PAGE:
E-Nation Symposium: All entrepreneurs are tech entrepreneurs
By Tan Jee Yee November 2, 2019
- Straight A’s is not talent, soft skills, problem solving, working collaboratively
- Think big, start small, act fast, solve problems, be sustainable and profitable
“Technology is moving so fast. At the rate technology is moving, everything – whether it’s plantation, plastic or factories – will be tech-based. Regardless of your sector, all of us are going to be in technology entrepreneurship,” says Malaysia Digital Economy Corporation (MDEC) vice president of Enterprise Development Gopi Ganesalingam.
“All of us need to understand technology, whether you like it or not.”
That is the inevitability raised, perhaps unsurprisingly, during the E-Nation Symposium forum titled “The Future of Tech-based Entrepreneurship.” Gopi, a panellist at the forum, offers an example through an anecdote of him meeting AirAsia founder Tony Fernandes during the nascent days of the budget airline’s online ticket purchasing system.
“I said ‘Tony, this is going to alienate people like my parents’. And he said: ‘Gopi, don’t worry. Technology will push them to do it’,” he recounts.
“Technology will push us. Adoptability is inherent in us. The question now is how do we push it. How do people like us – MDEC, MaGIC (Malaysian Global Innovation and Creativity Centre) – push the agenda for the adoption of tech? That is the key question we need to ask ourselves.”
In education we trust
The answer, as the forum comes to a consensus, is through education – but not just in terms of skills. Panellist Tan Yee Siang, who is MaGIC’s Tech & Innovation acting vice president, shared his perspective. “From my experience of running mentorships, the top three questions directed at me are: Where can I find developers and programmers? Do we have time to work and code this? And, where can I get funding?” he says.
“Education can solve most of these problems. The mindset has to be correct as well. If you have funding but not the right way to execute it, you’re just wasting your resources.”
But how do we define talent? As Gopi notes, could we consider someone with straight A’s as talent?
“To me, that’s not talent. It’s your soft skills – the ability to comprehend problems and come up with solutions – to me, that is talent. Can they think? Can they problem-solve? Can they play as a team player? Those are more vital aspects.”
For Vicks Kanagasingam, chief operating officer of Xperanti IoT and one of the other panellists at the forum, the “passion of wanting to solve a problem” is a quality that needs to be inculcated.
“Startups all around the world are about solving problems, not about making money. If you start a business as an entrepreneur to make money fast, you will fail fast,” he says, adding that the problem-solving mindset is an approach that needs to be taught at a young age.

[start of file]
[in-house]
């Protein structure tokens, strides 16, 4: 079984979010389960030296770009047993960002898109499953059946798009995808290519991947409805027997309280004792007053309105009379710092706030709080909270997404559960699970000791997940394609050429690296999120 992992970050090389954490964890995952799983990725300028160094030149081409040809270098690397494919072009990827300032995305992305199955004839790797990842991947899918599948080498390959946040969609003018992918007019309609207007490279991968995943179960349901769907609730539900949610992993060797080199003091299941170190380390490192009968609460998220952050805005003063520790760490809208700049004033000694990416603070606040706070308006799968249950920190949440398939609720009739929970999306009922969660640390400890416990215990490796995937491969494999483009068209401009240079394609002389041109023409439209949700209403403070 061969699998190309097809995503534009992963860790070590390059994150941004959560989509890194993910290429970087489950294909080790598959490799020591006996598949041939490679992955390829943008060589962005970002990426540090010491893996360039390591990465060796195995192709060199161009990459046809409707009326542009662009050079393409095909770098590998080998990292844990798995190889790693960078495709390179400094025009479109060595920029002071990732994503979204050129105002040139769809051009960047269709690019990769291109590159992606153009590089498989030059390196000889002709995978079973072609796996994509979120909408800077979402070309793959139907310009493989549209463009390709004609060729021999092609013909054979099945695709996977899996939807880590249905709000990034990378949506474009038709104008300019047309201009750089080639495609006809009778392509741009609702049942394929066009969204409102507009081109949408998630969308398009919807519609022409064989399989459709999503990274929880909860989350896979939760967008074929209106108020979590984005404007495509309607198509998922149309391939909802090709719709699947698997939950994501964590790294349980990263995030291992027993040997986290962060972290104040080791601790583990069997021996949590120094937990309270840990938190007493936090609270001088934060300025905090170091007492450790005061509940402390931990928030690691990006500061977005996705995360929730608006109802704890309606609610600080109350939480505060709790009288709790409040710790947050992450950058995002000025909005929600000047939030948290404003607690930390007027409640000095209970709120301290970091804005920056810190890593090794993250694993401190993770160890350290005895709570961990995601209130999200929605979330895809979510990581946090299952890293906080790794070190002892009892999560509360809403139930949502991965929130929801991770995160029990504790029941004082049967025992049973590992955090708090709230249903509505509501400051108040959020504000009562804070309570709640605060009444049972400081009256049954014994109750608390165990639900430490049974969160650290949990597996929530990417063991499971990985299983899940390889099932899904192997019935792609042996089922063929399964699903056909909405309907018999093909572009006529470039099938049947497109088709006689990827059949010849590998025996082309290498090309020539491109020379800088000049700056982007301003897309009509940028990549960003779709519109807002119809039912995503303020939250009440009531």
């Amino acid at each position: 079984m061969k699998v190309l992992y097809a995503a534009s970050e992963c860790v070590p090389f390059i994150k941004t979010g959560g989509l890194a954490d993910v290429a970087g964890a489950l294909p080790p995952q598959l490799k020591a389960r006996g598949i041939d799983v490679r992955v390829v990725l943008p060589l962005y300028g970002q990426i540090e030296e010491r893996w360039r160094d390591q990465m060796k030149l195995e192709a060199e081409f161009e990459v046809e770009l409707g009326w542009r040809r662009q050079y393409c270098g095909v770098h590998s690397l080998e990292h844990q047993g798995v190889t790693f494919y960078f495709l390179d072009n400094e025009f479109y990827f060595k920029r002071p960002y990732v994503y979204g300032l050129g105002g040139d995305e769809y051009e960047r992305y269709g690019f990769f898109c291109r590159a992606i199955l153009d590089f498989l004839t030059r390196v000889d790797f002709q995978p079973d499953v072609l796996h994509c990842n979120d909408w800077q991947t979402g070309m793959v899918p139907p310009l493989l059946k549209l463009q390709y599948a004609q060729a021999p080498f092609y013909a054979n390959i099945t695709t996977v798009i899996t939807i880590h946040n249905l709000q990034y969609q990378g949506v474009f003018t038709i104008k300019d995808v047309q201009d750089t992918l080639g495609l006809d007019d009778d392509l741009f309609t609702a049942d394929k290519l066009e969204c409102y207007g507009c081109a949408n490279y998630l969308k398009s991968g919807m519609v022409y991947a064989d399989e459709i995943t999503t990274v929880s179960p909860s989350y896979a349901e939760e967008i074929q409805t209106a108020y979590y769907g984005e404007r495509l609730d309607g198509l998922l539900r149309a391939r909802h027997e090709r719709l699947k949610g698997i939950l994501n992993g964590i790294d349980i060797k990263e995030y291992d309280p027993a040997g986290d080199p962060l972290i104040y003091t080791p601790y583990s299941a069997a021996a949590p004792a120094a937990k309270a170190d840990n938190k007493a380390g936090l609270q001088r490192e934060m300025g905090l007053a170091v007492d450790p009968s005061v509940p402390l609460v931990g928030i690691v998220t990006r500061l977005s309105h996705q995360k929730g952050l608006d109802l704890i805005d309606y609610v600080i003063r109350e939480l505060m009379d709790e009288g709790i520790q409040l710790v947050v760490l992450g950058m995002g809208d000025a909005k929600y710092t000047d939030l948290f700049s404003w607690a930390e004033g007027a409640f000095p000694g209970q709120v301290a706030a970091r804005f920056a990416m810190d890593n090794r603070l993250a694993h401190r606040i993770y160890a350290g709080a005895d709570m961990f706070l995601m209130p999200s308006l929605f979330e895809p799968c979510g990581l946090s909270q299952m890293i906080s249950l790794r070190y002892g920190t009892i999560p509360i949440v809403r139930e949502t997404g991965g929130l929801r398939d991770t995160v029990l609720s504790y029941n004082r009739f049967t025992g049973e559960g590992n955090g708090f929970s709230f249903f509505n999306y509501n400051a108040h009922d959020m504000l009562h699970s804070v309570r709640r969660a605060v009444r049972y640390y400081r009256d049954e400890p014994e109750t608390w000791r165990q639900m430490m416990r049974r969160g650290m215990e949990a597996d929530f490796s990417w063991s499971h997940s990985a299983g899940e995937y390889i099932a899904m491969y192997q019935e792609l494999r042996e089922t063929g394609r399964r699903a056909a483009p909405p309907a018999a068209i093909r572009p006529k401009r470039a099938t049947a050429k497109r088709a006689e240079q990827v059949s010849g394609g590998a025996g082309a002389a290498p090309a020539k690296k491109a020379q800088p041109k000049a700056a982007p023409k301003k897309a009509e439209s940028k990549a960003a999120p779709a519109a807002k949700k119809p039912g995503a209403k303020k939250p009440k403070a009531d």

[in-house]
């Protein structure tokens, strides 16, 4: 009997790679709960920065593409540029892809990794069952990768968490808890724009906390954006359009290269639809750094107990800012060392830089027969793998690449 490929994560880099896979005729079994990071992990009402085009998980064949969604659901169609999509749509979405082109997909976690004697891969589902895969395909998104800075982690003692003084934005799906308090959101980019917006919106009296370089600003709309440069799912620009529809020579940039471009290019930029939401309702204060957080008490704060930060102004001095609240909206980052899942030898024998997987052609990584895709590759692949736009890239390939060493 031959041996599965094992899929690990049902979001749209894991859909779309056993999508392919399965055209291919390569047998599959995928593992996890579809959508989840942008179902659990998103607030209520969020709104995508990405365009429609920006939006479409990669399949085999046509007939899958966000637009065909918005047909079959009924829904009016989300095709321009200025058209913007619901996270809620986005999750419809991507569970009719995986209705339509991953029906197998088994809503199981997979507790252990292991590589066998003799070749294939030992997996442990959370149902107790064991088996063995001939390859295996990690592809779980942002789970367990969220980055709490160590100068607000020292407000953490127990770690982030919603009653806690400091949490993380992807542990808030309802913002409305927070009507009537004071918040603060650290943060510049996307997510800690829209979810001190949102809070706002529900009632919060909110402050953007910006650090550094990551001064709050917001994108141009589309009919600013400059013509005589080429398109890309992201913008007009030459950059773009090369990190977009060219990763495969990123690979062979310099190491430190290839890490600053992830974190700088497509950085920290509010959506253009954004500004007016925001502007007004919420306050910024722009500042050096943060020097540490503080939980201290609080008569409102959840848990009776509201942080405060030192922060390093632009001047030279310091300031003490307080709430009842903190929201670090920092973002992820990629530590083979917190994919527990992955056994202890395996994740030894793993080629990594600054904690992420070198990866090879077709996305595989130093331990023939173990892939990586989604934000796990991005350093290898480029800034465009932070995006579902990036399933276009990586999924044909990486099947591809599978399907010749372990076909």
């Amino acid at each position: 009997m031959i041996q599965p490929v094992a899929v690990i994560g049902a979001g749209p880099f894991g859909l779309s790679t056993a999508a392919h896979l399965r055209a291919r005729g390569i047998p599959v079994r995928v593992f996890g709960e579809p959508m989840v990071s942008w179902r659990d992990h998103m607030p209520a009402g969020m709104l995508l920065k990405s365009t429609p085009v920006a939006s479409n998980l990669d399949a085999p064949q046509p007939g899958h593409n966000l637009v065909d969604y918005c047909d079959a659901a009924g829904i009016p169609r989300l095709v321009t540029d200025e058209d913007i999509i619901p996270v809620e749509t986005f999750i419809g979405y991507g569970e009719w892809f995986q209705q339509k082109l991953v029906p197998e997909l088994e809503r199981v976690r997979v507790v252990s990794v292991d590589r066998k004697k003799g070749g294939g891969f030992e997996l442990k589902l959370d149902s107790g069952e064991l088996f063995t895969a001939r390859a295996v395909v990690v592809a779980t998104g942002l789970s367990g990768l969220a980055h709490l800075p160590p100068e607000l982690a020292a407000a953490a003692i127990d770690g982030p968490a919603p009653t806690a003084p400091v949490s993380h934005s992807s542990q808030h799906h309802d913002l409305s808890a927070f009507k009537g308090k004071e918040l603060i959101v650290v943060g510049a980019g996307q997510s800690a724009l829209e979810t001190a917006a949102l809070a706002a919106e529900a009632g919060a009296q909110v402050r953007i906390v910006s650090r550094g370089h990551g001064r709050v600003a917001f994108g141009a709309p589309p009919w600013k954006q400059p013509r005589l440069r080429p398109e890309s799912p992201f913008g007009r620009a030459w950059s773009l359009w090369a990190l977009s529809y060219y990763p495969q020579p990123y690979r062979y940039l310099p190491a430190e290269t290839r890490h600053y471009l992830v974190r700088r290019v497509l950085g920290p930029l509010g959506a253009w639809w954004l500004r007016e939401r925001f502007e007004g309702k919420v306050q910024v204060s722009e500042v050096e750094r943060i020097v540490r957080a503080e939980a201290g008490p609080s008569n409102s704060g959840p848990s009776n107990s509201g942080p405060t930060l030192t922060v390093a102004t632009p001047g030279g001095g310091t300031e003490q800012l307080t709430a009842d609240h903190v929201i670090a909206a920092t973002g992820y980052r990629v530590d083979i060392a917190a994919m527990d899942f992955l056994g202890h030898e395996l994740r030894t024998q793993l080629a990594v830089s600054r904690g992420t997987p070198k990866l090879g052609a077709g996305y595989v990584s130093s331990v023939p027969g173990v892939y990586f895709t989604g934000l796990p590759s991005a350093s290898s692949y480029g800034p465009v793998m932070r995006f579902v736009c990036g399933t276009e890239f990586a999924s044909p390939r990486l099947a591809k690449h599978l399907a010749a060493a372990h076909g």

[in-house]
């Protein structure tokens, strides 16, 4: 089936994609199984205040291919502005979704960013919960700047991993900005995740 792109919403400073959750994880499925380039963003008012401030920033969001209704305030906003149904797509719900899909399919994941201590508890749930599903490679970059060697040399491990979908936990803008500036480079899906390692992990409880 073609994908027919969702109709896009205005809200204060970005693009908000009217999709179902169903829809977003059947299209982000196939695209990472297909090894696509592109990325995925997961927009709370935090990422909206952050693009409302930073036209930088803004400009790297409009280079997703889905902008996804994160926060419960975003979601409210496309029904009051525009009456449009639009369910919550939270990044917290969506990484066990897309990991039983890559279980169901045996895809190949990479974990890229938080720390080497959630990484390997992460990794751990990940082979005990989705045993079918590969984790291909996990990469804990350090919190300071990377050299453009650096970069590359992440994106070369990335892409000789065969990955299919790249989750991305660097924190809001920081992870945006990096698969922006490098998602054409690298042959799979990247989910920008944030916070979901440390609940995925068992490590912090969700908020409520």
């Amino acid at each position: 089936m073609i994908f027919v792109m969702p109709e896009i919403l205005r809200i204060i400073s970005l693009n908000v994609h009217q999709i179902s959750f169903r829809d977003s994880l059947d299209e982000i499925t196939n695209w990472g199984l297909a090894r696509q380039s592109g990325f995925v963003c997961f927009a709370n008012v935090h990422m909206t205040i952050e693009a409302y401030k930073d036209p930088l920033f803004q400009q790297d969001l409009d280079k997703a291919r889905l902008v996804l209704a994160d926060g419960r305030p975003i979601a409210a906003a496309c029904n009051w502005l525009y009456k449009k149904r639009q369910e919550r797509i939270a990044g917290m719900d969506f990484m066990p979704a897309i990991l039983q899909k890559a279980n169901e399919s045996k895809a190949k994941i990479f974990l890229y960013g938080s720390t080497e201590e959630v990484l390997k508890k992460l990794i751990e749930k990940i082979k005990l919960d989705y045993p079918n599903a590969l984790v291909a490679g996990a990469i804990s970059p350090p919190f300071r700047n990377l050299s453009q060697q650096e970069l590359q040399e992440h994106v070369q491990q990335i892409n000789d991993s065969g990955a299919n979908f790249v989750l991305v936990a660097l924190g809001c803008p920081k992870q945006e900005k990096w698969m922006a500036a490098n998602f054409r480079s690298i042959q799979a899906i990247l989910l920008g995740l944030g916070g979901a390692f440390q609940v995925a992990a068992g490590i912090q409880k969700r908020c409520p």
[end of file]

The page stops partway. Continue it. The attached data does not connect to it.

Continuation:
Panellist Reez Nordin, a partner at venture capital company Monk’s Hill Ventures, says that people shouldn’t be too focused at learning technical skills like coding – skills that eventually can be automated. Instead, people should pick up liberal arts, which in turn fosters skills like time management and resourcefulness – skills more important to entrepreneurs.
Being open for failure
“You don’t need to be a technologist to become an entrepreneur,” summarises the forum’s moderator, Startup Mamak founder Heislyc Loh. He points to fellow panellist Henry Goh, co-founder and chief operating officer of Macrokiosk, a company that wasn’t built by coders.
To be a successful tech entrepreneur, Goh says that people need to champion discipline, aspiration and persistence. In a way, entrepreneur-based companies have an advantage over non-entrepreneur-based organisations, as entrepreneurs have a “one-track mind” towards pushing an idea hard, and growing and improving it.
Moving forward, we could look towards success stories like Silicon Valley and China for inspiration. But what values should one adopt? Reez observes that the reason these areas can foster such successful entrepreneurship is because they are able to embrace failure.
At the same time, he implores that entrepreneurs shouldn’t think about fundraising as a sign of achievement. Some startups, he notes, make fundraising a goal. Rather, the focus should be back to the fundamentals of business – profit and sustainability.
Vicks agrees. Additionally, he says that startups shouldn’t all aim to be unicorns, noting that even giants like Grab hasn’t exactly made money outside of investments. “Think big, start small, act fast. In the end, we must create something that solves problems, create jobs, is sustainable and then profitable.
“That, for me, is a true entrepreneur.”
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